In junior high, Erin Napier fell in love with a 1925 Craftsman-style house near the art museum in her hometown of Laurel, Mississippi.

 

She even pointed out the home to her future husband Ben, whom she affectionately calls “Big,” while the two were dating in college. The young couple dreamed of what it would be like to one day live in the charming historic neighborhood.

 

As newlyweds, Ben and Erin struck up a conversation with the homeowner of that same Craftsman-style house Erin fell in love with years before, and got the opportunity to tour the house. They shared that should she become interested in selling her home, they’d be thrilled to buy it.

 

Serendipitously, the owner called the Napiers shortly thereafter. They were elated to buy Erin’s childhood dream home just a month later.

 

Erin, an artist with a graphic design degree, and Ben, a craftsman with a history degree, set out to revitalize their new home. The dynamic duo’s zest for historic home renovation and eye for design quickly caught on, garnering the attention of HGTV executive Lindsey Weidhorn via Instagram in 2014.

 

Erin initially thought Lindsey might be interested in her Lucky Luxe letterpress wedding stationery. Instead, Lindsey approached Erin and Ben about making a TV show—something they had never thought of doing. Erin had been a designer, while Ben was a former youth minister who built furniture and served as the town’s mascot, Mr. Loblolly.

 

“You can make your plans, but know it's going to be so much better when the plan changes or completely falls apart,” Erin says, sharing the Napiers’ belief that God has helped lead them to where they’re supposed to be, however crazy and unlikely it may have seemed.

 

The two took a leap of faith, and it’s been an exciting whirlwind ever since. Their pilot episode of Home Town aired in January 2016, chronicling the Napiers as they welcome new Laurel residents by helping them find and renovate historic homes.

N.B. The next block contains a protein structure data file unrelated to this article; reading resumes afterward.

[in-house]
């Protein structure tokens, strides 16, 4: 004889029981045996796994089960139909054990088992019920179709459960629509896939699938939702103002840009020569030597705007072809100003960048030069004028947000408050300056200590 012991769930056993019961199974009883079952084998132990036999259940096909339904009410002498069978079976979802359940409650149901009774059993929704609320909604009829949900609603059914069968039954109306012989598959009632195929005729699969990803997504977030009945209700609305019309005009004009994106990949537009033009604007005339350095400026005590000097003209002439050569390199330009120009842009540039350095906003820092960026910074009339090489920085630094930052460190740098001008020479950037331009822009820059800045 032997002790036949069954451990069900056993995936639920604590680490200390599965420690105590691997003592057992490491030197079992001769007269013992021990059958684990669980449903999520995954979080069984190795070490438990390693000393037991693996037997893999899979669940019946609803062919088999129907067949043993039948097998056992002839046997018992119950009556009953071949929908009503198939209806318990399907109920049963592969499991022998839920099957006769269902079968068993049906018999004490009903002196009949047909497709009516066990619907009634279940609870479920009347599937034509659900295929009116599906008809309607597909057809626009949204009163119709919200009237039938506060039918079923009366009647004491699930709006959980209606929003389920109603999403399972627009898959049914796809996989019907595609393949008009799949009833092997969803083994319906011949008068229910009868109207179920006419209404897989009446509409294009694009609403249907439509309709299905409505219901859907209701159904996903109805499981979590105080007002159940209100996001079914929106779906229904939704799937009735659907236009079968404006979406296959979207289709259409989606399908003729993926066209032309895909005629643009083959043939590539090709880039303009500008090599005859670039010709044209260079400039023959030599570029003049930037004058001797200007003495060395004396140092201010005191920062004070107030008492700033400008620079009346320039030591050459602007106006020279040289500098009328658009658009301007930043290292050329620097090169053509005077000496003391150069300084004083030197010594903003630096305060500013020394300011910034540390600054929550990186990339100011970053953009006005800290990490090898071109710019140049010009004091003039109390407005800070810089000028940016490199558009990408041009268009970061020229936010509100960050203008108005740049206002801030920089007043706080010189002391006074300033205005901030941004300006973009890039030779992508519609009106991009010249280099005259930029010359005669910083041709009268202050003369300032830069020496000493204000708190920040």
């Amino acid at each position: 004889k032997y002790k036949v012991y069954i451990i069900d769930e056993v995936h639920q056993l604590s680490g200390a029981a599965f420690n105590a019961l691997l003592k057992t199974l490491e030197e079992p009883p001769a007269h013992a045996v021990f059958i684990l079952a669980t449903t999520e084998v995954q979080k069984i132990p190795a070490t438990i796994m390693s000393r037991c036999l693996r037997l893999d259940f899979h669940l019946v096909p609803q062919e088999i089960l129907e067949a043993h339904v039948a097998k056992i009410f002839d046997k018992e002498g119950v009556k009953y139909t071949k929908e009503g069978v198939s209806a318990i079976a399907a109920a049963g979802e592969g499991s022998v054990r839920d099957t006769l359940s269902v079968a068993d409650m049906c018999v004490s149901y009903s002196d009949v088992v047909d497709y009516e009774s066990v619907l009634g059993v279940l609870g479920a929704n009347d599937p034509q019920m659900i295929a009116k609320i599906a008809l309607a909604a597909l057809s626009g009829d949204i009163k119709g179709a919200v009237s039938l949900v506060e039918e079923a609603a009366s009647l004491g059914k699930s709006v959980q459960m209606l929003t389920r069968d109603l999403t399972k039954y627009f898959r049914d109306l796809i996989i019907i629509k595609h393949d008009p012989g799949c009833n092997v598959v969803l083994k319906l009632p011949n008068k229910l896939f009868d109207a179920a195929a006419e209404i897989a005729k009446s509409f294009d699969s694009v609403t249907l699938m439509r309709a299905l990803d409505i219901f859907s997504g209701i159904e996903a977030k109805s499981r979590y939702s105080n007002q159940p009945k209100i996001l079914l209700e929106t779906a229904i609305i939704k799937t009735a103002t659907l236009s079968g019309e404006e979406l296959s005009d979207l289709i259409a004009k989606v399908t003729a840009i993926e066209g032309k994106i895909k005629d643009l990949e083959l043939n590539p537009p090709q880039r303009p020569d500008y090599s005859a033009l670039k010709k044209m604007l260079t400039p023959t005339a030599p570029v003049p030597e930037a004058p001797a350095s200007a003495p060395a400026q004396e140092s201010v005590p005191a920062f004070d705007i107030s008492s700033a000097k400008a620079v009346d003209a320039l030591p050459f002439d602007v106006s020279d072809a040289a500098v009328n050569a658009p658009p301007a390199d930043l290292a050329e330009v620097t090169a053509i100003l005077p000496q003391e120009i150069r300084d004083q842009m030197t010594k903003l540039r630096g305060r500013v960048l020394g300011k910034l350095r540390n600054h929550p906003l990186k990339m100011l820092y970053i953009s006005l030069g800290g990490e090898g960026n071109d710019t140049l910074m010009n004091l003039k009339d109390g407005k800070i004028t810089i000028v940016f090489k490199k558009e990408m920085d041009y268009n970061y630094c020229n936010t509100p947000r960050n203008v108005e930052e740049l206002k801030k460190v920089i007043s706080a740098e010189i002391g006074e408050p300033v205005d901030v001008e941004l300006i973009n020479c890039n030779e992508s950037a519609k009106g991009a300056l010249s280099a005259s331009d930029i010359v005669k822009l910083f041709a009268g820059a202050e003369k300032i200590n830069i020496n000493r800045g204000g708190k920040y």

“We love the creative challenges that come with finding the alchemy of every house and its new owner,” the Napiers, both 30-somethings, say. “The architecture and their personal style and history don't always match at first blush, but that's where our expertise comes in. We find the common thread in the things that they love, the story of their life and family, and how that relates to this house, then we present it visually with color and objects and furniture. It's satisfying when that comes together!”

While they have become local celebrities, joining the ranks of HGTV stars such as Chip and Joanna Gaines, the Napiers point to the many people who have helped turn a new page in their community of 19,000.

 

Laurel was a city built on industry and known for its art and culture—a melding Ben described to E! News as the blue collar, manual labor world meets the creative, artistic, cultural world. But just a decade ago, the city’s downtown was mostly shuttered.

 

“Laurel has found her feet again in the public opinion because of so many volunteers, investors and business people [who] cared enough to see it thrive all along,” Ben says. “We get too much credit for what's happening. We're just kind of like the art department for this movement in our town, while many have given their life savings and sweat to bring it back to the thriving city it was in the 1920s. It's exhilarating to live here right now and see it happen before our eyes.”